Survival is the goal of martial arts.

Here’s a shock for you: martial arts are about survival. Yes, that’s right. The goal of martial arts is to have the skill and knowledge to be able to do the bad guy and still be home in time to walk the dog. Martial arts is not a trendy kind of workout designed to impress the ladies when you tell them about the tournaments or trophies you’ve won. While it’s certainly a great full-body workout and a great way to get in shape, many students pay little attention to the ultimate goal: survival.

Let’s talk about self-defense. I co-founded the United Karate Institute of Self-Defense, Inc. in Alexandria, Virginia. Three other instructors, my wife (also a black belt), and I decided that we had met far too many high-ranking black belts who had earned countless trophies in sports karate competitions. They were champions and winners and knew all the tricks of the trade to score points and come home with the big shiny plastic and marble trophies. It sounds great, doesn’t it? With the exception of one minor problem, virtually all of these black belt “champions” lacked even the most basic skills or knowledge of how to defend against even a single attacker, let alone multiple attackers. What about that?

They are black belts. They must be able to jump over tall buildings, outrun bullets, stop a moving train and run through the raindrops! Right? No, but it certainly seems to the average person that a black belt must be nearly indestructible and probably possess an almost mystical power and knowledge. Wrong again. If you’re not properly trained with a real emphasis on self-defense and street application of martial arts techniques, you’re just mimicking your instructor’s moves.

If you’re a black belt and you can’t even defend yourself from a wet paper bag, what have you been up to all these years? Let me say it again: martial arts are about survival. It is not about a fake point sparring match where the only techniques you can use in the ring are things you would never dream of doing on the street and where the most effective techniques from the street are not allowed in the ring.

When you study martial arts, it does not just punch and kick; you have to learn about many qualities of humanity, both positive and negative because your brain is your ultimate survival tool. Ultimately, the core is the need to survive, be it on the streets of New York City, the jungles of Asia, the deserts of the Middle East or even in a hostile business environment. To survive battles and harsh environments as a martial artist, you must have many skills and have developed many physical and character traits. To survive, you must improve yourself beyond your current abilities. However, remember that the best warrior is not warlike but is able to summon the warrior spirit within when needed.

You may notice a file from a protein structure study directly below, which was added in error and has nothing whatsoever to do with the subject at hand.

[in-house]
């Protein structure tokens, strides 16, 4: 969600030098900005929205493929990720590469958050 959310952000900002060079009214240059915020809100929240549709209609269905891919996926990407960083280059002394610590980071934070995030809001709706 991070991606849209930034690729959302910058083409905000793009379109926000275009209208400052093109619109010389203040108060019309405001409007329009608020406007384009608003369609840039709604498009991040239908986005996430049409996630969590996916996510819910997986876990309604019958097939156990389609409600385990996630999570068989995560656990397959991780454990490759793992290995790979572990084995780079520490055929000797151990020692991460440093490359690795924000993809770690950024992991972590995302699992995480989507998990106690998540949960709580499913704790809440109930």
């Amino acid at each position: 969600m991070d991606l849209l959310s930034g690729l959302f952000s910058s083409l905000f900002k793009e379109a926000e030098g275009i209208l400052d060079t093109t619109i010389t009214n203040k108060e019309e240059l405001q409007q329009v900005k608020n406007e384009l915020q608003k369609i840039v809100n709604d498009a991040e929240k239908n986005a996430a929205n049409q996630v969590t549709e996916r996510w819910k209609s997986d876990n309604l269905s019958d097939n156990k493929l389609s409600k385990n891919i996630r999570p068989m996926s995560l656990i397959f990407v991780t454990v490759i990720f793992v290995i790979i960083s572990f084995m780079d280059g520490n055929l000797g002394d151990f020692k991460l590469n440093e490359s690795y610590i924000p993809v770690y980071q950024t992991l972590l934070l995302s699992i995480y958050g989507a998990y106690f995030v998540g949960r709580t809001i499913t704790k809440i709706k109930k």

Preparing to Survive: Adaptability and Versatility

Survival requires adaptability, that is, the ability to respond quickly, effectively, and without confusion to changing stimuli. These stimuli can be different training conditions. This could be new techniques, martial arts styles, weapons, or changes in lighting, temperature, speed, distance, surface, or some other feature of your environment.

To survive, welcome change by varying your training. The more you do this, the better equipped you are to adapt effectively, because you always do. Many martial arts systems have training sessions where their students practise their martial arts in the rain, snow, mud, swamps, and other rough and difficult terrain. In this way, students learn to be aware of environmental factors but also filter out distractions and focus on beating their opponent.

Don’t get frustrated when circumstances change or vary. Welcome to this. Everything else would be boring. Variety improves and maintains your survival skills. It is impossible to adapt if you are not first aware of what is around you that you can learn to adapt to. If you can adapt, you may survive.

Adaptability can also refer to the use of your environment. For example, you can use your environment by taking a handful of sand and throwing it into your opponent’s eyes. You can grab a branch on the ground to hit your opponent or push them head forward into a vertical post support on a subway or city bus. These are examples of using terrain or environmental features to your advantage to improve your combat techniques. Usually, these are chance weapons.

Versatility means having a wide range of skills; you can kick well, punch well, move well, think well, etc. Versatility is the quality of having many skills; adaptability is the ability to easily acquire new skills. As you become more versatile, you will gradually become more flexible. Do not confuse these two and train properly.

Realism and diversity in training

The more realistic the training experience is, the less shocking reality will seem. Practicing for realism is part of varying your training. Take your education seriously. If it’s a joke or becomes too much of a social gathering, you’ll easily be surprised or overwhelmed in a real-life situation. As I described before, some martial arts schools practise in swamps, rain, and all types of terrain and environments. Martial arts are a type of war skill where realism is a key ingredient.

Part of the reason for the diversity and variety in training is to introduce different realistic elements. Something curious happens when you make a training exercise very realistic; you get uncomfortable. Reality isn’t always pleasant, but reality is what you train for. Being uncomfortable is a good thing. So get used to it during training so you don’t get any surprises when it actually happens.

In a real fight, never try to show your opponent that you are injured. If at all possible, try to reverse your injury. Even if your injury is visible or noticeable, trick your opponent into thinking it isn’t affecting you. This will make him stop and think that his techniques may not be effective. In other situations, depending on the opponent and the circumstances, you may want to pretend you’re more injured than you are. Pretending to have a more serious injury can give your opponent a false sense of security, thinking you’re about to be beaten. Then you have him. This is cheating at its best. It also helps not to focus on yourself. Keep your eyes and mind on your opponent in a real fight. Injuries can be handled later; a real opponent must be dealt with immediately.